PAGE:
Wyden still waiting for Facebook reply on privacy, civil liberties
Oregon U.S. Sen. Ron Wyden had a message for the tech world at TechFestNW in Portland on Friday afternoon: Not on my watch.
Speaking at the new Viking Pavilion at Portland State University, Wyden, one of the top Democrats on the Senate Intelligence Committee, told the audience that a common thread in recent tech events as they affect Washington, D.C., has been the need for vigilance — on the part of the people.
According to Wyden, there are three principles that would help keep people safe and protect our liberties. First, Wyden said, Facebook made "a dramatic retreat" from what they promised two years ago about protecting user data. He urged everyone to go on YouTube and watch Chief Executive Officer Mark Zuckerberg look into the camera on and make that promise. Wyden wrote to Facebook on March 19 to ask if the Cambridge Analytica scandal was a one-off, or if it happens more than Facebook wants to admit. "It's clear Facebook is not tripping over themselves to get back to me," he said.
Cambridge Analytica is a political consulting firm accused of inappropriately obtaining private Facebook data from up to 87,000 users that was then used for polling and other services in political races, including Donald Trump's 2016 campaign for president. "Big companies cannot take little responsibility for little problems," Wyden said.
Wyden also accused tech firms of sitting on their hands for years and not managing their platforms adequately. "Facebook blew it in the 2016 election by letting it get hijacked by extreme and fake content that ends up dividing the country," he told the audience.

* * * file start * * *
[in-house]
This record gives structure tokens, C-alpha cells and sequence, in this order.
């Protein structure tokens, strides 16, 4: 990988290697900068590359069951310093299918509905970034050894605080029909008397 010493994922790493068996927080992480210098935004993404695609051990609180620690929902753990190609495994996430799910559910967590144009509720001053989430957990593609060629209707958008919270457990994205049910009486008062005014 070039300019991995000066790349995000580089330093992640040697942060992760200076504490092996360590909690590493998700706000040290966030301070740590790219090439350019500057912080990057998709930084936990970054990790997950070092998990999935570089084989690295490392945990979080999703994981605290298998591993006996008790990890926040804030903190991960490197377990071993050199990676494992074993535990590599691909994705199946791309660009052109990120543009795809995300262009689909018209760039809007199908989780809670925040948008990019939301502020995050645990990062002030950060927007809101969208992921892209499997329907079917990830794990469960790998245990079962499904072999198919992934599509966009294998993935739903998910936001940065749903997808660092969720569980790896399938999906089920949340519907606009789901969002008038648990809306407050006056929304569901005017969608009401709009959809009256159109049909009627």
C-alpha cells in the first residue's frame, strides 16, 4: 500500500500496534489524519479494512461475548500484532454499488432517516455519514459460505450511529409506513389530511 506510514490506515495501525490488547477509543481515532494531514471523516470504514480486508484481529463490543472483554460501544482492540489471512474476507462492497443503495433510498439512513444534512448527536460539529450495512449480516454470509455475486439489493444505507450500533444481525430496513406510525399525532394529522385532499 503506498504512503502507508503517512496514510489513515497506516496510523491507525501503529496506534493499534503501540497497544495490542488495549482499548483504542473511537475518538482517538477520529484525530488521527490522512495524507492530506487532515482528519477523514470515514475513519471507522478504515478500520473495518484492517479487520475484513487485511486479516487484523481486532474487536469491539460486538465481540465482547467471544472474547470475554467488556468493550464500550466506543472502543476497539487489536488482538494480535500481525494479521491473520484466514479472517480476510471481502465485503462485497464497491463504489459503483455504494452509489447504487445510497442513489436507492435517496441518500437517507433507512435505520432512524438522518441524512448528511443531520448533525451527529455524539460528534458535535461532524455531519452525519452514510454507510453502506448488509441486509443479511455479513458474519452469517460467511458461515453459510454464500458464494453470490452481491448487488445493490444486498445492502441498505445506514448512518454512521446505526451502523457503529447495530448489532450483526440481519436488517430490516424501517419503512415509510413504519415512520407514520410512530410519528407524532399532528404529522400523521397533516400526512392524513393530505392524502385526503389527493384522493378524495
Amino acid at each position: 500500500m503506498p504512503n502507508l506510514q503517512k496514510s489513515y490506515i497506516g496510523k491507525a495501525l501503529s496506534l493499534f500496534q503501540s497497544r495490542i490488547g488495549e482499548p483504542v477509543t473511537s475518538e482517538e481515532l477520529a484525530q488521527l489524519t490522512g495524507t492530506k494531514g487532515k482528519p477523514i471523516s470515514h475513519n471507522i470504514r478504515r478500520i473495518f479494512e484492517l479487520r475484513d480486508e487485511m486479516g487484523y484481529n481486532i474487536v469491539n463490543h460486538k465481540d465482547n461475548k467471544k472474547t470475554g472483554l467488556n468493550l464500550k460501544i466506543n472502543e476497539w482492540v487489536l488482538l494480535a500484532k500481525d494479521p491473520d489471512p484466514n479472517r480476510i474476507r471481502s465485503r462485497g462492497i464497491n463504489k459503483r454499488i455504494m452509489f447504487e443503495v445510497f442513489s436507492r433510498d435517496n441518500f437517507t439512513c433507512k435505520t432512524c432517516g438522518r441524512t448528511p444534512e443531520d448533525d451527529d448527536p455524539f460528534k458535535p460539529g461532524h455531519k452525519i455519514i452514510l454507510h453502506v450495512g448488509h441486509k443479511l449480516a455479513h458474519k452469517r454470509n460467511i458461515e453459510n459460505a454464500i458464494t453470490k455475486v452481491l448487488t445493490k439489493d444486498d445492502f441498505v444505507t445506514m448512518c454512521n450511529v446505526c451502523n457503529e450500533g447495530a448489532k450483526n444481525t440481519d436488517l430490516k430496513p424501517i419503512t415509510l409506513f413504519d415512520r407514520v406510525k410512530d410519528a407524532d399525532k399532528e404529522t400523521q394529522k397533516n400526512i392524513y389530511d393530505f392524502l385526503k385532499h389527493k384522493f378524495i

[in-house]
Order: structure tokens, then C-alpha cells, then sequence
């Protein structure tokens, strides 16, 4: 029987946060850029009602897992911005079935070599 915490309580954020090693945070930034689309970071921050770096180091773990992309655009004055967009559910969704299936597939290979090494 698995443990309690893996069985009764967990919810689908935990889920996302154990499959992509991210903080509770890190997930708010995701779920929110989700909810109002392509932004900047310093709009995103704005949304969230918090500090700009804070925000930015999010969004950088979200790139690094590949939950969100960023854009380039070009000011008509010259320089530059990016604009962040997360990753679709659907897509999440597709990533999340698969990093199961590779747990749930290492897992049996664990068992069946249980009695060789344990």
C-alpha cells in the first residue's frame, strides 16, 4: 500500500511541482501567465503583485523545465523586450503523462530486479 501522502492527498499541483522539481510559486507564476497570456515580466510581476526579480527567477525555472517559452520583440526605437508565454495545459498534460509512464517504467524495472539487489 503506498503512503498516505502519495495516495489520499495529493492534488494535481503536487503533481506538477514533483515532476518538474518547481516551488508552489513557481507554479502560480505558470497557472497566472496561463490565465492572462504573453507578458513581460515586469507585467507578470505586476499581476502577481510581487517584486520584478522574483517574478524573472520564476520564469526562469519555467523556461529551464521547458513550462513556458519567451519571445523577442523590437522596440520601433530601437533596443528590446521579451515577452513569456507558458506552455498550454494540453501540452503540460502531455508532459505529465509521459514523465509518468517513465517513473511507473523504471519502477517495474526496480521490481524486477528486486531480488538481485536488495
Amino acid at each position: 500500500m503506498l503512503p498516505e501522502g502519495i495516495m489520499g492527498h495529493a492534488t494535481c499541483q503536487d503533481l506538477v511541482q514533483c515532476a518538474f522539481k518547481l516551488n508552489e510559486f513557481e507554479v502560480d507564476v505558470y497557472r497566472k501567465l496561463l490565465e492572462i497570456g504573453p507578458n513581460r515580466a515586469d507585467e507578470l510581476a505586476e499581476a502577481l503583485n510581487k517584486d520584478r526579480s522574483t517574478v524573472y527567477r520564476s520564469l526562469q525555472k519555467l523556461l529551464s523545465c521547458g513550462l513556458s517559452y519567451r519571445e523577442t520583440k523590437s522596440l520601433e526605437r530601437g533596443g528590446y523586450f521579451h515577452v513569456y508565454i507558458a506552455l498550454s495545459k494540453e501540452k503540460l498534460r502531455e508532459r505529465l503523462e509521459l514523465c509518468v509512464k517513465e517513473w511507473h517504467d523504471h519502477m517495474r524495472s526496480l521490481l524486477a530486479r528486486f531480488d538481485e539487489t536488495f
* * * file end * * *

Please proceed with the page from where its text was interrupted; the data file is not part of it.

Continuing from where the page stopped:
Wyden's rallying cry: "The data they collect is not just their property." He wants an opt-in system for all social media.
Wyden's second point about privacy was that Stingray cell towers, which allow law enforcement and others to collect information about local cell phone users, have been popping up in Washington, D.C., and are a national security threat. "So make sure tech companies are not forced to weaken the encryption in our phone calls. We need the strongest possible encryption, not less, and I hope you will join me in fighting the FBI and back doors (they want) into these products," Wyden said.
Wyden's third message was that the election system should be defended from cyber attacks that include remote access software installed by voting machine makers to easier manage the machines. Wyden is leading a nationwide push to make all voting across the country by paper mail ballot, similar to Oregon's paper vote-by-mail ballots.